Recording audio and converting it into MIDI within MAX/MSP
Hi everyone, Im building a patch and I want to record audio using my guitar and convert it into MIDI using Max. Is there any object for doing that?
I also don’t know which object I can use to record sounds into MAX.
I’ve downloaded a few objects like sigmund, bonk~ and fiddle~ but Im really lost here guys.
Any help from anyone would be much appreciated.
Hey, for recording into max have a look at the MSP tutorials. There are vast possibilities of doing that. If you don´t have time for that, simply take a look at the buffer-object and its helpfile.
To convert the sound of my guitar into MIDI I use the sigmund-object, but I´m told that fiddle works great with guitar. Basically take the pitch estimate of whatever object, make sure that not all of it is converted (since the object obviously doesn´t know whether the input is an intended note of fret noises etc you will have a lot of funny estimates. One way of doing that might be to have a gate that depends on amplitude of the incoming signal or only positive estimates or whatever…), turn the estimate into an integer (you could think of using decimals to turn them into bending information to translate bending effects into MIDI as well!) and turn that into a MIDI note (i.e. apply velocity values in whatever way you like,e.g. with makenote, by turning amplitude into MIDI values through the same procedure)
Thanks a lot mate, really helpfull! Ill check it today!
Check also the external [analyzer~]. It gives you frequency, pitch (MIDI scale), but also attack triggers, spectral decomposition (bark scale), noisiness and loudness in a single object.
All these objects seems to work on my patch, but not on the way how I wanted, I was expecting an object able to recognise the chords coming from my guitar, but these ones seems able to detect only the fundamental note of a real time audio input and doesn’t do it in a very stable way, it is just too sensible to any frequency coming in and decays too fast as well.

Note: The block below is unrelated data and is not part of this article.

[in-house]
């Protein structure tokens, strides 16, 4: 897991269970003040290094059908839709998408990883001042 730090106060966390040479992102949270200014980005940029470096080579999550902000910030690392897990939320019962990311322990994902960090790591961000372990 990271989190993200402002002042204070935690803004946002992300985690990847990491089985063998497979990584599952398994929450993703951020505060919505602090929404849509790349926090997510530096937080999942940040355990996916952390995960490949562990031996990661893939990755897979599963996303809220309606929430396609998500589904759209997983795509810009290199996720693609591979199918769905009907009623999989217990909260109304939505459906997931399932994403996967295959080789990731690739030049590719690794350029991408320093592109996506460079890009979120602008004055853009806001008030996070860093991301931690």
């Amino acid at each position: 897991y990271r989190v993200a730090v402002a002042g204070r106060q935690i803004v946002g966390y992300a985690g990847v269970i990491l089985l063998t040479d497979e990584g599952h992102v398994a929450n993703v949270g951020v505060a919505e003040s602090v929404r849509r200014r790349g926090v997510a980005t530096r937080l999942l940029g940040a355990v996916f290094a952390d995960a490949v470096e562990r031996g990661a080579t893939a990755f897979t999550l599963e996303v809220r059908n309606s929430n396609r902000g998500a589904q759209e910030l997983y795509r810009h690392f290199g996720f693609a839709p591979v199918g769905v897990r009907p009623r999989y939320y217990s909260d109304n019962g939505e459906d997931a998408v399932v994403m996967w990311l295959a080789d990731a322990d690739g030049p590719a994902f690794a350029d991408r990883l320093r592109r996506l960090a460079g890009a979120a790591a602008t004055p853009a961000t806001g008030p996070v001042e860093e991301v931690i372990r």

I can’t complain, anyway.
Polyphonic pitch detection is tough (I’m far from any expert, so I can’t really dive into any details as to why, with any sort of authority). There are some objects which attempt to perform polyphonic pitch detection, analyzer~ supposedly can report polyphonic pitches, but I wouldn’t be shocked if it’s not too reliable (again, it’s not an easy task, though Tristan Jehan’s objects are overall very reliable, as is most of the other functions of analyzer~, haven’t used the polyphonic pitch detection much).
What would make the most sense to me is to pick up one of the few guitar pick ups out there with dedicated channels for each string, and which have dedicated interfaces that appear as 6 channel audio streams on your computer. Then you can just use analyzer~ on each stream, and from there you will have the pitch of each string, and then determine the chord via these pitches. However, this is easier said than done, mostly because these pick ups are not cheap; I think the cheapest runs around $300, which is why I do not currently have one.
Miller Puckette did a lecture at NYU last year in which he used one of those pick ups, and then through a new analysis/re-synthesis algorithm he had been working on, was able to drive synths and do awesome things via the guitar into Pd, and the amazing thing was how natural it all sounded. Much more natural than converting the pitch to MIDI and then having the MIDI drive the synthesizers. However, I realize this is getting slightly off topic! However, the lecture proved (among many other things) the abilities of those 6-channel pick ups.
That’s really cool mate, I realise that is a really challenging task to do.
Another thing that is though for me it’s because Im using a classical guitar, which have a really quick decay, Do you think that I will be able to synthesise my classical guitar properly using only one of these pick ups attached to it and to a max object like this analysis/re-synthesis algorithm you described or I will have to put my guitar into some sort of pedalboard.
This topic is getting cool
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